There's an intriguing possibility being discussed by Twins' officials. Pedro Florimon is playing well at Triple-A Rochester. He's considered an even better fielder than Dozier, but not as accomplished a hitter. If Plouffe doesn't improve at third, the Twins could improve call up Florimon to play short and move Dozier to third.
I'm not saying that's going to happen, but it's an intriguing possibility. An infield of Joe Mauer, Jamey Carroll, Florimon and Dozier would be outstanding defensively, and Alexi Casilla could back up each position, with Plouffe, if he remains in the big leagues, playing the role of a super-utility player.
Dozier has been impressive. The Twins' staff raves about his intelligence and willingness to prepare himself, and he takes good at-bats.
I'll have more on Dozier in my column.
One strange thing about this team is that the Twins are 10-24, and yet they've had a lot of things go right.
The bullpen has generally performed well. Opponents were 0-for-34 against Jared Burton before Sunday. Glen Perkins was throwing 96 miles per hour on Sunday. Matt Capps is 7-for-7 in save opportunities. Jeff Gray has performed well, as has Brian Duensing.
Mauer has been durable, and he took good at-bats on Sunday. Josh Willingham has been the Twins' best hitter, Ryan Doumit is the versatile player the Twins thought he would be, Carroll has buttoned up the middle infield, and Dozier has been excellent since his callup.
The Twins have the worst record in baseball. Imagine where they'd be if all those things hadn't gone well.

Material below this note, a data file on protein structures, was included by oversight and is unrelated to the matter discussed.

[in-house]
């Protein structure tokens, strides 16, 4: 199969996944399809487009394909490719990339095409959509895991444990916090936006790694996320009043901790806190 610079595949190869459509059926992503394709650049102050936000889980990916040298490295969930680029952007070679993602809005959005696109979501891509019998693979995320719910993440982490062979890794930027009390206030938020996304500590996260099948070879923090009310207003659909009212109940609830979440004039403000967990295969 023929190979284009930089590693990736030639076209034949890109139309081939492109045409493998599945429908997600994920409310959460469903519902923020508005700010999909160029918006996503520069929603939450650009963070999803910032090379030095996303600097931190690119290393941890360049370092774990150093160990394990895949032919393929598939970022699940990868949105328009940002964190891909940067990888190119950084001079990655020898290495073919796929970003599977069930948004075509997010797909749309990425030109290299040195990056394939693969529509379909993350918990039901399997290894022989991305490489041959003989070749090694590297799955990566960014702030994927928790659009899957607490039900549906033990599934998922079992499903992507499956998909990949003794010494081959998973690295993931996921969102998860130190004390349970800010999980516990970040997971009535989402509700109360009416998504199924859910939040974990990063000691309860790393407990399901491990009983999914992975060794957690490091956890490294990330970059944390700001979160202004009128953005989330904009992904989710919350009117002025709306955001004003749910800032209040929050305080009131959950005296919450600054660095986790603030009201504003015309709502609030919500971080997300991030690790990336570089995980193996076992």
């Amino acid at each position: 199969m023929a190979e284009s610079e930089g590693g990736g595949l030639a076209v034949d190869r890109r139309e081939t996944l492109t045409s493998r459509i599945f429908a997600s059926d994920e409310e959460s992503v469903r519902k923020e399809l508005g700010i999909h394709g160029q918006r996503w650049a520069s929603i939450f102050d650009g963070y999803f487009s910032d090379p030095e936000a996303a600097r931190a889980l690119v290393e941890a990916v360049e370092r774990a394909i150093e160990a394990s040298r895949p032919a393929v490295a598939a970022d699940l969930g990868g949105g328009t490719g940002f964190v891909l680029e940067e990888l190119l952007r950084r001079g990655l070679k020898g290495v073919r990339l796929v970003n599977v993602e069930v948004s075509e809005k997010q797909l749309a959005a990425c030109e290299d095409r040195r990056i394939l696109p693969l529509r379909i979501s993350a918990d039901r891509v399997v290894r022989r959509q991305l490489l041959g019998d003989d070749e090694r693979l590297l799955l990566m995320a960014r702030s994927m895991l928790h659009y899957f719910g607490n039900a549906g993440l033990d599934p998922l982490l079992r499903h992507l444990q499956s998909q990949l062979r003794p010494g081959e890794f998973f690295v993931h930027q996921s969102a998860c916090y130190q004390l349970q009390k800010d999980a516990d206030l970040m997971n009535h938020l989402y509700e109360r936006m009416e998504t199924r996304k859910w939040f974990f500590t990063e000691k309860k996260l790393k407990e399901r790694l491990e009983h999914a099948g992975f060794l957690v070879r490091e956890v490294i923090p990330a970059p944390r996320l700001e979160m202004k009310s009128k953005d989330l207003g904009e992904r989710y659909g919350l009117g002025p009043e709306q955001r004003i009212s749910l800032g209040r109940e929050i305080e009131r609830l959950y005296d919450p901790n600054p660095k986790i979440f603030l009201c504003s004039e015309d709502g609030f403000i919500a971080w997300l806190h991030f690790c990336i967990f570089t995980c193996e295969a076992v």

-I'll be on 1500espn at 2:05 Monday with Reusse and Mackey. Please follow me on Twitter at @Souhanstrib.
The Twins' hitters were just as bad as you thought they were on their just-concluded road trip.
Per the Twins' press box notes, here are some of their performances in Anaheim and Seattle:
-Joe Mauer: 1-for-17, 1 RBI.
-Josh Willingham: 1-for-18
-Danny Valencia: 2-for-17, 1 RBI
-Denard Span (MVP?): 5-for-24
-Trevor Plouffe: 0-for-8
-Chris Parmalee: 1-for-19
-Alexi Casilla: 4-for-21,1 RBI
-Jamey Carroll: 3-for-21
Remember when Joe Mauer not playing was the Twins' biggest problem?
Well now he plays every day and he's not making an impact. He's hitting .278 with one homer in 97 at-bats. He gets on base, but that's not of much use in a lineup where nobody can drive him in.
With Justin Morneau on the disabled list, there are only two active Twins with more than one home run: Willingham with 5 and Ryan Doumit with 3, and he had one before hitting two yesterday.
Today the Twins will turn to Brian Dozier for a boost. I just hope Ron Gardenhire lets Dozier get comfortable near the bottom of the order. Dozier should eventually be a good big-leaguer, but putting him in the second spot in the batting order would be a bit much for a rookie right now.
Anyway, Mauer is a prototypical No. 2 hitter, and batting him third doesn't do him or the lineup any favors. He doesn't hit for power or drive in runs.
On to the Twins' starting pitchers:
They're 4-16, and their four wins is the fewest by a starting staff in the big leagues. The starting staff has allowed the most runs (111), most home runs (29), and second-most hits (185) in the big leagues. They have the fewest strikeouts (74) and highest ERA (6.73). Opponents are hitting .322 against Twins starters. Again, that's the worst in baseball. (Source: Twins pregame notes)
Tonight, the Twins face Jered Weaver, who pitched a no-hitter against the Twins in his last start.
One sidelight: The Twins committed zero errors on their 1-5 road trip.